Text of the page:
Going back to the new pricing its clear to me that this is aimed at trying to keep the momentum going for the NSBU and try to entice the market to a lower entry point, however going through the edition feature matrix I’m left a little confused at some of the choices especially for those who are looking to replace vCloud Networking and Security editions that’s set to be end of lifed later this year. (click here for details on that)

  • NSX Standard Edition – For organizations needing agility and automation of the network.
  • NSX Advanced Edition – For organizations needing Standard, plus a fundamentally more secure data center with micro-segmentation.
  • NSX Enterprise Edition – For organizations needing Advanced, plus networking and security across multiple domains.

VMware have increased the cost of the full featured Enterprise edition which existing customers have while creating the Standard and Advanced editions. Where previously the list (USD) for NSX was $5,996 per Socket the new editions come in at $1,995, $4,995 and $6,995 per Socket. The Standard edition is well priced but taking a look through the Matrix in the official KB you are getting an extremely slimmed down version of NSX…short of the bells and whistles that make it the awesome SDN platform that it is, however I’m sure the feature set will be attractive for some.

For existing customers, as stated in the FAQ

Customers with active support contracts who have purchased NSX prior to the new licensing model goes into effect in May, 2016 will be entitled to the same functionality in the Enterprise offering.

vCNS Edition Match:

Looking at the current functionality of vCNS and then trying to match it to the available functions in each edition as per the KB there doesn’t seem to me to be a perfect fit except for the Enterprise Edition…which isn’t what those looking to upgrade from vCNS want to hear. The new NSX-V Standard Edition doesn’t include VPN, SSLVPN or Load Balancing functionality, though it does include the third party integration which I suspect would represent a large part of the current vCNS users that are not Service Providers.

Feature Standard Advanced Enterprise
Hypervisors Supported      
ESXi 5.5 Yes Yes Yes
ESXi 6.0 Yes Yes Yes
vCenter 5.5 Yes Yes Yes
vCenter 6.0 Yes Yes Yes
Switching Encapsulation Format      
VXLAN Yes Yes Yes
Replication Mode for VXLAN      
Multicast Yes Yes Yes
Edge Routing (N-S)      
Edge Routing Static – IPv4 Yes Yes Yes
Edge Routing Static – IPv6 Yes Yes Yes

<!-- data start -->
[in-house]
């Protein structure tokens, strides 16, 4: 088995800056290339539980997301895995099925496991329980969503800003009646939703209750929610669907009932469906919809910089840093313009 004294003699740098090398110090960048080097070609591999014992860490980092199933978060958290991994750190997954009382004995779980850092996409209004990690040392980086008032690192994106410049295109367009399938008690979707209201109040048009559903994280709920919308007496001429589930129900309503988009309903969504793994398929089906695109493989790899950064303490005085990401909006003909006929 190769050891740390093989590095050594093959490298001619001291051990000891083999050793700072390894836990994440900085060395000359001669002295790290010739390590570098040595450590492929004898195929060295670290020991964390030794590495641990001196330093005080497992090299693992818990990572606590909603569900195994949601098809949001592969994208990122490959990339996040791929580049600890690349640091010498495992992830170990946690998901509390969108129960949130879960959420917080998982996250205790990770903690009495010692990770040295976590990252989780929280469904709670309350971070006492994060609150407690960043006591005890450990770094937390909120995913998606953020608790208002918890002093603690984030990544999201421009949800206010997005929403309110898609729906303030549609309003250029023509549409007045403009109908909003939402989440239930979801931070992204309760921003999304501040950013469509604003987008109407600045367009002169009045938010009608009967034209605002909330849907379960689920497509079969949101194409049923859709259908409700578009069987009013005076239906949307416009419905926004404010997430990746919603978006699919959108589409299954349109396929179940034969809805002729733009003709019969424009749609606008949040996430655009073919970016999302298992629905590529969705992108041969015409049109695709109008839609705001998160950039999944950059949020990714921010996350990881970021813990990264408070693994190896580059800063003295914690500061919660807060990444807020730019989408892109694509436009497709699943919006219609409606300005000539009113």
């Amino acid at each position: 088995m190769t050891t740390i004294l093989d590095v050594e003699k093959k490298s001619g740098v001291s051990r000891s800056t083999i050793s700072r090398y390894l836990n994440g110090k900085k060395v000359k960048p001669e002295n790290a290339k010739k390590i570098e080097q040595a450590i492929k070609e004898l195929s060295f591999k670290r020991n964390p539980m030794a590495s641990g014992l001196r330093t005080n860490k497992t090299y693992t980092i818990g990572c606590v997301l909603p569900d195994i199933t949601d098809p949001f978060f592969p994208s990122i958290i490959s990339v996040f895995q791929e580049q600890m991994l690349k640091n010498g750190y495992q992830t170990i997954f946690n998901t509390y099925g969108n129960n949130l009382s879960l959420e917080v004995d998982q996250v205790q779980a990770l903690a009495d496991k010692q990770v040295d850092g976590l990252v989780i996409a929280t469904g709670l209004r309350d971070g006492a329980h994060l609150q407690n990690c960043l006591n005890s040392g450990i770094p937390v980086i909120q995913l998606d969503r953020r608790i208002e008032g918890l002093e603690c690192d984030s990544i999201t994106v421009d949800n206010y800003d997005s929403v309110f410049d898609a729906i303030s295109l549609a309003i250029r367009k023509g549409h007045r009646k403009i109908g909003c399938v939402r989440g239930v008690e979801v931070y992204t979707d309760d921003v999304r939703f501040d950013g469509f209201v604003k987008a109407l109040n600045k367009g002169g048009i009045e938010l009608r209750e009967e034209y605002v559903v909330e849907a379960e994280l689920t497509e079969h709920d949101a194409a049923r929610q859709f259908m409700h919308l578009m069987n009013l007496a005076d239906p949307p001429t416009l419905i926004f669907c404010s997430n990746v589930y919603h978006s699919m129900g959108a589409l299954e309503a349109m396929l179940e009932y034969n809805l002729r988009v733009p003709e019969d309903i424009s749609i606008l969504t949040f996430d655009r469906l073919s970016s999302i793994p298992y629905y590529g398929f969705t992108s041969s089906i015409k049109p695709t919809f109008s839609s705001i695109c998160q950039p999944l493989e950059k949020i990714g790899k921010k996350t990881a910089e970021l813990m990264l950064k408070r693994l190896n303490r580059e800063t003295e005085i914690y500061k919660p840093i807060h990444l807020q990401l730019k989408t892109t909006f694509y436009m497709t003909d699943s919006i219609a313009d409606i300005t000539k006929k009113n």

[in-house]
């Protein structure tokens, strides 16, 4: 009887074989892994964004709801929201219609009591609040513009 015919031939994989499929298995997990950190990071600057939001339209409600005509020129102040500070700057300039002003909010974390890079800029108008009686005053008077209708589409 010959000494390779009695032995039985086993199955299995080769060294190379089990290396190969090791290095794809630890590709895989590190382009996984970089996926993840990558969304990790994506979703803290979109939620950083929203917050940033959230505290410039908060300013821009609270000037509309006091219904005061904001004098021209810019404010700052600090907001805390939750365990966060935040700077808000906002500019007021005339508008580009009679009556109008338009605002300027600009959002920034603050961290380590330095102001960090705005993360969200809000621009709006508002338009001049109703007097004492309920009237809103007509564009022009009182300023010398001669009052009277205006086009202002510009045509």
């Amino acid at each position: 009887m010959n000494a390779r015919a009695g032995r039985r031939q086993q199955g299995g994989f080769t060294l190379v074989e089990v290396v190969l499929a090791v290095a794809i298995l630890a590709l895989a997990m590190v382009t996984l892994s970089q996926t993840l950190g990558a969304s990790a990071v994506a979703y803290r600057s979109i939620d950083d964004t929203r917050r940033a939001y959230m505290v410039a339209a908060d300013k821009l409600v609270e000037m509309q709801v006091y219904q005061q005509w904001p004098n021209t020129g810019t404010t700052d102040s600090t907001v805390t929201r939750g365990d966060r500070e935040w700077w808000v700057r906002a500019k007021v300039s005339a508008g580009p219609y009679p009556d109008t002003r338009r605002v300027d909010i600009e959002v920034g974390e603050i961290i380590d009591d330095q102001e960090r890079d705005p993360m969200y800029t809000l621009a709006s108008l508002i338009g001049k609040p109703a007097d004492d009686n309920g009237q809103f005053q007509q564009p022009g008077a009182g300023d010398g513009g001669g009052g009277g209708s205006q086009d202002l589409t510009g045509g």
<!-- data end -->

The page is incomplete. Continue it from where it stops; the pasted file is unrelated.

DHCP Relay Yes Yes Yes
VLAN Trunk (sub-interface) support Yes Yes Yes
NAT Support for NSX Edge      
NAT Support for NSX Edge Yes Yes Yes
Source NAT Yes Yes Yes
Destination NAT Yes Yes Yes
DDI      
DHCP Server Yes Yes Yes
DHCP Relay Yes Yes Yes
DNS Relay Yes Yes Yes
VPN      
IPSEC VPN No No Yes
SSL VPN No No Yes
Edge Firewall      
Edge Firewall Yes Yes Yes
Edge High-Availability Yes Yes Yes
Third Party Integration      
Endpoint Service Insertion – Guest Introspection Yes Yes Yes 
Public API based Integration Yes Yes  Yes
Edge Load-Balancing      
TCP (L4 – L7) No Yes Yes
HTTP No Yes Yes
HTTPS (Pass-through) No Yes Yes
LB Methods No Yes Yes
Round Robin No Yes Yes
Src IP Hash No Yes Yes
Least Connection No Yes Yes
Health Checks
TCP No Yes Yes
HTTP No Yes Yes
HTTPS No Yes Yes

What about the vCAN and Service Provider Pricing?:

At this point in time I haven’t heard through any official channels of changes to the NSX Bundle options that come with the vCAN Program and I don’t really expect any changes to what currently exists for SP consumption of NSX as anything but the full Enterprise feature list would be required for SPs to take full advantage of NSX.

Final Thoughts:

Time will tell if these changes lead to greater uptake of non Enterprise or Service provider customers. One thing is forsure…VMware are without question needing NSX to be a success and I’ve got no doubt that with what currently exists in addition to what’s coming in future releases NSX will continue to gain market penetration and be the defacto SDN platform going round.

References:

https://kb.vmware.com/selfservice/microsites/search.do?language=en_US&cmd=displayKC&externalId=2145269

http://www.crn.com/news/data-center/300080572/vmware-debuts-cheaper-nsx-software-defined-networking-options-hikes-pricing-for-premium-version.htm?itc=refresh

http://www.vmware.com/files/pdf/products/nsx/vmware-nsx-editions-faq.pdf